Photo by Allie Mullin Photography | www.alliemullin.com

Like the blind oracles of legend, the North Carolina acid-sludge quartet Doomsday Profit offers a dark vision of an even darker future. Of course, after watching the past years’ collision of natural catastrophe, political unrest, and the ruthless culling brought about by COVID-19, one needn’t be clairvoyant to surmise what lies in store for humanity. 

Into this desolate present, Doomsday Profit emerges, offering its meditation in anger, In Idle Orbit. The debut EP floods its dystopian visions with snarling psychedelic grit and deep-dredged sludge riffs that calls to mind the relentless pummeling of Conan, as well as the cosmic excursions of Earthless; the bad-trip acid-rock of Church of Misery, as well as the scuzzy blues of Dopethrone. 

Perhaps there’s something vile in the hog-pond tainted North Carolina waters. Connoisseurs of all things slow-and-low might draw comparisons to fellow Tar Heel acts such as Sourvein, Weedeater, or Toke, but rather than draw inspiration from a coastal existence, Doomsday Profit reflects their life in the Triangle region of North Carolina — an intellectual, commercial, and political hub of the state. It’s a region of sprawl and gentrification, where the South’s dark history festers beneath the promise of technocratic futurism, and where the scars of the past are painted over with the false promise of salvation through innovation. 

But for all its apocalyptic nihilism, Doomsday Profit doesn’t shy from accessibility. Writing about the band’s 2020 demo, Abandon HopeRiff Finder Reviews noted, “For as dirty and raw as this is, it actually has quite a bit of melody to it.” The melodic aspects of Doomsday Profit caught the ear of Sleeping Village Reviews’ Ian Corse, as well. “There is so damn much here to love,” Corse wrote in a review on Bandcamp. “From the head-bopping fuzzy riffage, to the harsh shrieks, to the psych tinges, to the seemingly omnipresent sense of melody.”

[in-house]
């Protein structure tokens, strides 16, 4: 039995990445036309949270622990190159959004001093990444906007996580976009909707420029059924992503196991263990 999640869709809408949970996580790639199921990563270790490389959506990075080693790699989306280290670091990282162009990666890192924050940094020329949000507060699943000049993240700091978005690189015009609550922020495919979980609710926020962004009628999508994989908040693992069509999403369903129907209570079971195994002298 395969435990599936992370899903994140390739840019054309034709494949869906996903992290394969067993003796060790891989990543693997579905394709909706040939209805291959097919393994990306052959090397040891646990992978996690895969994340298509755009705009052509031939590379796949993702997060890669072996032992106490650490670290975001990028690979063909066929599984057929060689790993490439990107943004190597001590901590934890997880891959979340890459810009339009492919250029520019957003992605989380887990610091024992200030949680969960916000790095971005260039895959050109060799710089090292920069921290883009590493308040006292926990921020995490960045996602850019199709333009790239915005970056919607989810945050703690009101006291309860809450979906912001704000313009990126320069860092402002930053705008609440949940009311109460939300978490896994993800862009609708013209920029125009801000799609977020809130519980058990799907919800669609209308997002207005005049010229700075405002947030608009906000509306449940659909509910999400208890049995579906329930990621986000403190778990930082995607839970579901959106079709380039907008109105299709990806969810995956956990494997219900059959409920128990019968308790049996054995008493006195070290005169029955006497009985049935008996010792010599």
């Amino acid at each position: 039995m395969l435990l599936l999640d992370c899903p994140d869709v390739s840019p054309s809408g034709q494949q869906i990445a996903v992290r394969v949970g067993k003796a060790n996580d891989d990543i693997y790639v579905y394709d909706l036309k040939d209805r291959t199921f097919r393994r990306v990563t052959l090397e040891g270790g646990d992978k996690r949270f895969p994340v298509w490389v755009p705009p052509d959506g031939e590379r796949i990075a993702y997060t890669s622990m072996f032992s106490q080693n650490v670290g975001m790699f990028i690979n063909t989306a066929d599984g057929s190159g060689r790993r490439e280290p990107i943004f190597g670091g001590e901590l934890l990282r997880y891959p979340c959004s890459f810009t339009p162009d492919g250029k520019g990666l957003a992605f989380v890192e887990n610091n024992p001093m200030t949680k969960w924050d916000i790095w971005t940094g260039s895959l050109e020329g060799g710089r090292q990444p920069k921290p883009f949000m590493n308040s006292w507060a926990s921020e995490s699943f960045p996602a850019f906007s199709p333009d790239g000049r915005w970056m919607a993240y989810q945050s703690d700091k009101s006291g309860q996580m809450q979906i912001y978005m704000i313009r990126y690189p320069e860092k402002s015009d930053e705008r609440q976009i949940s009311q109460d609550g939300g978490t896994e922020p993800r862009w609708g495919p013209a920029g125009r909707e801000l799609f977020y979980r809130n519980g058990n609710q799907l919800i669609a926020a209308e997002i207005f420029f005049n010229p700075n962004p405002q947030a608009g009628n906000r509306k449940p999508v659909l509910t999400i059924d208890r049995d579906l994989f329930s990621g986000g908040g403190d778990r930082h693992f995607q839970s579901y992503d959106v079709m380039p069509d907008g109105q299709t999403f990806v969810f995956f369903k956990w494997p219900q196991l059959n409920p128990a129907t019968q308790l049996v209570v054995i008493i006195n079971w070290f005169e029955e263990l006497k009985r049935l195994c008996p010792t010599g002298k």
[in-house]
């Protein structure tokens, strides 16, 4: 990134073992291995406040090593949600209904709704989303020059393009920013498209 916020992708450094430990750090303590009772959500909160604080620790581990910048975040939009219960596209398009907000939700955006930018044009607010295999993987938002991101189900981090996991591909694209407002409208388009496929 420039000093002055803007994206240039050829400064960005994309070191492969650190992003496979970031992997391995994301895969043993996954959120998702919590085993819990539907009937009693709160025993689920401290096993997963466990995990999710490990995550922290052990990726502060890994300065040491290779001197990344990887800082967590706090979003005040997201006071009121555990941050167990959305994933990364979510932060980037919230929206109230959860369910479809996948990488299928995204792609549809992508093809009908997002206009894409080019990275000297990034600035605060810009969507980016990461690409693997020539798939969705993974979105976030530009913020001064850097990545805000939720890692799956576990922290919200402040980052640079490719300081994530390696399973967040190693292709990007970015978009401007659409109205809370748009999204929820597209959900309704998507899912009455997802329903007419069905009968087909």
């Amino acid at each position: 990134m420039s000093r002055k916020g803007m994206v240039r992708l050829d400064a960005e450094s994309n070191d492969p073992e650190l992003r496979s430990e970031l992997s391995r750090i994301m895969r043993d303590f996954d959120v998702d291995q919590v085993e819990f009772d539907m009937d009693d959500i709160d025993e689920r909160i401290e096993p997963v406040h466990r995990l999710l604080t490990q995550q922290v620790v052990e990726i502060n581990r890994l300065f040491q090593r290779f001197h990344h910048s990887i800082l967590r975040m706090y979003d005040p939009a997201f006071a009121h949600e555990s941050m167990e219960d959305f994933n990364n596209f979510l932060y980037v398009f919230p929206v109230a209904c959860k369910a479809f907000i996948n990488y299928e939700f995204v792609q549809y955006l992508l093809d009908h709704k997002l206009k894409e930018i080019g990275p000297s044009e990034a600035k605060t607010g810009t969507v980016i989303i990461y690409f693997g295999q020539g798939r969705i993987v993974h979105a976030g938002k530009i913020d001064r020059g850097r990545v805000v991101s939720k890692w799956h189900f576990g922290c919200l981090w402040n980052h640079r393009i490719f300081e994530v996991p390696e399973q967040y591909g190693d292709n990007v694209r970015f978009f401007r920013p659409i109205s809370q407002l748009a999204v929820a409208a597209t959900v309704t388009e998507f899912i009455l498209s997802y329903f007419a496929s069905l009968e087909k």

Doomsday Profit’s keen balance of heavy sludge with proto-metal groove and psychedelic spaciousness seems like a natural outgrowth of its members’ varied influences and experiences. Guitarist and vocalist Bryan Reed is a long-time music journalist whose specialization in punk, hardcore, and all strains of metal reveals itself in primitive, monolithic riffs, and a harsh, barking vocal style. Lead guitarist Kevin See is an experienced sideman whose resume includes jaunts with classic rock, Americana and jam bands, and whose affection for classic songcraft and freewheeling improvisation fuels his evocative and melodic soloing. Bassist Ryan Sweeney is a veteran of independent radio, who showcases the wide world of rock ‘n’ roll and psychedelic music on his weekly “Global Garage” show on Hillsborough, N.C.’s community station WHUP. And, finally, drummer Tradd Yancey — also of the acclaimed stoner-rock duo Crystal Spiders — drives the band with a heavy, swinging style honed over years of musical training and cross-genre gigging. 

All of these elements coalesce on In Idle Orbit. From the hazy end-times vision of “Scryers of the Smoke” to the monolithic and mournful “Cestoda,” the EP builds a sturdy bedrock of riff-driven groove, but never lets blind riff-worship stand in the way of dynamics or songcraft. “Consume The Remains” merges desert-rock groove with death ‘n’ roll bile, while “Crown of Flies” serves Southern-fried sludge with a side of blackened blues. 

The EP’s inspirations may well spell doom for humanity, but for Doomsday Profit, the future looks, perhaps ironically, quite promising.